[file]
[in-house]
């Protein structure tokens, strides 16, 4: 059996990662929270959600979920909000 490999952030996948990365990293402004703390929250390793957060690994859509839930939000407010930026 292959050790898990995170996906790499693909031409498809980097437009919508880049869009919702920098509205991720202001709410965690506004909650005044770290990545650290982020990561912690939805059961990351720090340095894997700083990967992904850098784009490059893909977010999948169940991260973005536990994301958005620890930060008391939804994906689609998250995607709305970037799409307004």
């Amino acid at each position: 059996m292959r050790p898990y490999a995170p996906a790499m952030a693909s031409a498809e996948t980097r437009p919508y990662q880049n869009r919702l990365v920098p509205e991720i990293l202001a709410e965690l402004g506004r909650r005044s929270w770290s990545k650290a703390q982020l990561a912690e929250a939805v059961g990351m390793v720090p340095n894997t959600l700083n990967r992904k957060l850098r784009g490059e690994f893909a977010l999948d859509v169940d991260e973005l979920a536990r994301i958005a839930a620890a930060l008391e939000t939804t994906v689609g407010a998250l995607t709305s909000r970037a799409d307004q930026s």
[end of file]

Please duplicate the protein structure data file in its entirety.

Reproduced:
[in-house]
């Protein structure tokens, strides 16, 4: 059996990662929270959600979920909000 490999952030996948990365990293402004703390929250390793957060690994859509839930939000407010930026 292959050790898990995170996906790499693909031409498809980097437009919508880049869009919702920098509205991720202001709410965690506004909650005044770290990545650290982020990561912690939805059961990351720090340095894997700083990967992904850098784009490059893909977010999948169940991260973005536990994301958005620890930060008391939804994906689609998250995607709305970037799409307004």
């Amino acid at each position: 059996m292959r050790p898990y490999a995170p996906a790499m952030a693909s031409a498809e996948t980097r437009p919508y990662q880049n869009r919702l990365v920098p509205e991720i990293l202001a709410e965690l402004g506004r909650r005044s929270w770290s990545k650290a703390q982020l990561a912690e929250a939805v059961g990351m390793v720090p340095n894997t959600l700083n990967r992904k957060l850098r784009g490059e690994f893909a977010l999948d859509v169940d991260e973005l979920a536990r994301i958005a839930a620890a930060l008391e939000t939804t994906v689609g407010a998250l995607t709305s909000r970037a799409d307004q930026s």